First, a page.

Because the rooms in which we held church meetings were not very satisfactory and because we were often disturbed in an unpleasant way by the people in the tavern, our branch presidency, under the leadership of Brother Hans Polzin, began a diligent search for another meeting place. In 1954 we were able to rent a room in a hotel at 64 Goethe Street. It was at the back of the hotel, and we could not hear the noise from the street or from the bar. We went through a great deal of trouble to arrange the room for our purposes, and everyone helped. The branch was not obliged to share this room with anyone else, and everyone was happy to have found a peaceful place where we could hold our church services undisturbed. Activity in the branch increased, and the auxiliary organizations could hold their meetings at the normal times. It was a time of activity and progress in the branch.
Through a series of fortuitous circumstances, I was able to get a little two-room apartment at the front of the same building just shortly after the branch moved into the room on Goethe Street. From that time on, my life was closely tied to the life of the branch. Unfortunately, this joy over our new meeting place was not to last for long. After about three years, a new problem emerged for the branch.
The daughter of the woman who owned the hotel and tavern wanted to get married, and in those postwar days, she could not get an apartment. Consequently, the owner wanted the branch room back so the members were very distressed, and the branch presidency had several conversations with her to find another solution. So the owner offered us the following exchange: if I would give up my little two-room apartment, with kitchen, on the third floor and move into a basement apartment just beneath the area where the branch met, she would let us continue to use the back room.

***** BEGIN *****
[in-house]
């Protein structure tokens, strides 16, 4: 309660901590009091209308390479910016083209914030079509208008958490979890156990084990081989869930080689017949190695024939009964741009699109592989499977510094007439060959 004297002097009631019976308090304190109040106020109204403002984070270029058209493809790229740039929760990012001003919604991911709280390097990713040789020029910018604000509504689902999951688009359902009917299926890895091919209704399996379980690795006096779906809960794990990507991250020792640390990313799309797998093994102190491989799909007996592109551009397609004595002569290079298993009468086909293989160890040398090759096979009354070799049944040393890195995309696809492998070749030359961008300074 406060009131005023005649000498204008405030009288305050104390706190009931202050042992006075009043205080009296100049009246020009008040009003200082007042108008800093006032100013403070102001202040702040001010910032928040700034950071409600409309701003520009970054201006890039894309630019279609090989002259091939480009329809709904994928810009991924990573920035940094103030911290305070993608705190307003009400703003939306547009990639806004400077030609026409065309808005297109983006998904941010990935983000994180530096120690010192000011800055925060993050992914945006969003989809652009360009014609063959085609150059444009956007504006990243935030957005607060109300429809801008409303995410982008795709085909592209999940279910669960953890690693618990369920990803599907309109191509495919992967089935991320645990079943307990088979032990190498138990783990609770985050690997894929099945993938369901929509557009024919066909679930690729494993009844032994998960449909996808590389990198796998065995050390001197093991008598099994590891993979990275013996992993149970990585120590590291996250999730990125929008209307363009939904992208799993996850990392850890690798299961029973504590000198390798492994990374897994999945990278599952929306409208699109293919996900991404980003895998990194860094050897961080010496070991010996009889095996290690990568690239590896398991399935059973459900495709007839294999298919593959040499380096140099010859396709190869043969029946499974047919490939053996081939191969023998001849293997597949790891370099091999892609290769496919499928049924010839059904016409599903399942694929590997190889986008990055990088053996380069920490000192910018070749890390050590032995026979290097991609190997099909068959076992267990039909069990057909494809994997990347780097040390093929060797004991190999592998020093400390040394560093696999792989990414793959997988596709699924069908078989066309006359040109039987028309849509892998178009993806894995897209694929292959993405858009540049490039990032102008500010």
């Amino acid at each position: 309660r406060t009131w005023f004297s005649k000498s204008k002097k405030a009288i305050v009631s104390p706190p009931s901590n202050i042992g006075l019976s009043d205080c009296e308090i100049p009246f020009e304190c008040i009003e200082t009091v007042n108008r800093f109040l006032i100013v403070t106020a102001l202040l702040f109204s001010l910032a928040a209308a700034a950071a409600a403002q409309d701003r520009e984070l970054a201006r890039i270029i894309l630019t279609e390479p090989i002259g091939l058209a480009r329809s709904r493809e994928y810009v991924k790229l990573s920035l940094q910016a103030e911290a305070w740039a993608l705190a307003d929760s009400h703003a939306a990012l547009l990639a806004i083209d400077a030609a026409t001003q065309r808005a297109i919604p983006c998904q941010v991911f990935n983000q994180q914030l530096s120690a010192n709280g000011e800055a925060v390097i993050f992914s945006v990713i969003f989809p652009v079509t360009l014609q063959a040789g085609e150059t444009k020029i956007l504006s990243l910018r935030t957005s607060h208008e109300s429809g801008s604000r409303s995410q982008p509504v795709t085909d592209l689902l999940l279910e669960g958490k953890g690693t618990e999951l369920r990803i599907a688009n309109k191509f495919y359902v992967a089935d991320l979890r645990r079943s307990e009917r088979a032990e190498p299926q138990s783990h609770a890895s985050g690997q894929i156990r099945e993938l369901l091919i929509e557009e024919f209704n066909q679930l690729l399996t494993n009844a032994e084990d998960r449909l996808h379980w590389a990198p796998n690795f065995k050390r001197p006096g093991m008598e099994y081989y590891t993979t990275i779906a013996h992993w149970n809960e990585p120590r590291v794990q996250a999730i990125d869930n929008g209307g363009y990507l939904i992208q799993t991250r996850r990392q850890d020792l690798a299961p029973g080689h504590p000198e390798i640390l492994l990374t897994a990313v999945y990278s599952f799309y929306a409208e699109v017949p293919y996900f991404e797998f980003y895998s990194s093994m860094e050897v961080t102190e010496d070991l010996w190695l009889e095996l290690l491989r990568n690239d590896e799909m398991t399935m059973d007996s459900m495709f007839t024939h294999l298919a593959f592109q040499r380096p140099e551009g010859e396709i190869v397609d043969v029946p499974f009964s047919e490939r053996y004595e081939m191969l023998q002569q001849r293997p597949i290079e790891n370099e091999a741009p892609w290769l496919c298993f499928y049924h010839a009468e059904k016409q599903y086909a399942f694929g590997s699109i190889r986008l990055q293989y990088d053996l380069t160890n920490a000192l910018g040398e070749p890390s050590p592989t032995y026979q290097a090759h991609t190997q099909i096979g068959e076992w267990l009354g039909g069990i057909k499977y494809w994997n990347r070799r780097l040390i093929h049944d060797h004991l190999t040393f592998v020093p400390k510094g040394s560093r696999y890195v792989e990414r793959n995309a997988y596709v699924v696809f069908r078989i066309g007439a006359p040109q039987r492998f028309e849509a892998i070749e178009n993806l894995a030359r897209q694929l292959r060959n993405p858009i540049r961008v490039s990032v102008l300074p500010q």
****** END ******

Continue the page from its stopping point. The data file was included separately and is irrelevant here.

As a new member of the Church, that was not an easy decision for me. The basement rooms were dark and damp, and I had to think about my thirteen-year-old son for whom it would also be difficult. But I knew how much the branch needed this room, so I agreed to the exchange. Everything was promised, and the arrangements were made, even though several members could not understand my decision. But I had promised and was determined not to go back on my word in the firm conviction that my Father in Heaven would prepare another apartment for me.
When our branch president, Hans Polzin, announced this in a sacrament meeting, he said that our Father in Heaven would accept my sacrifice and that this decision should go down in our branch history. But I did not see it as a sacrifice myself. In my heart, I was happy that through this little deed I was able to thank the Lord for his help.
Our Father in Heaven must have considered my determination to go through with this exchange to be sufficient, because, before the move took place, the young bride and groom one foggy night escaped across the border into Hamburg. So the problem was solved, and I could stay in my apartment. Everyone was happy that it had turned out this way and that I did not have to move into the basement apartment. For me it was once again proof of the love the Lord had for me.
Elfriede Pawlowski, Behind the Iron Curtain: Recollections of Latter-day Saints in East Germany, 1945–1989, p71–74.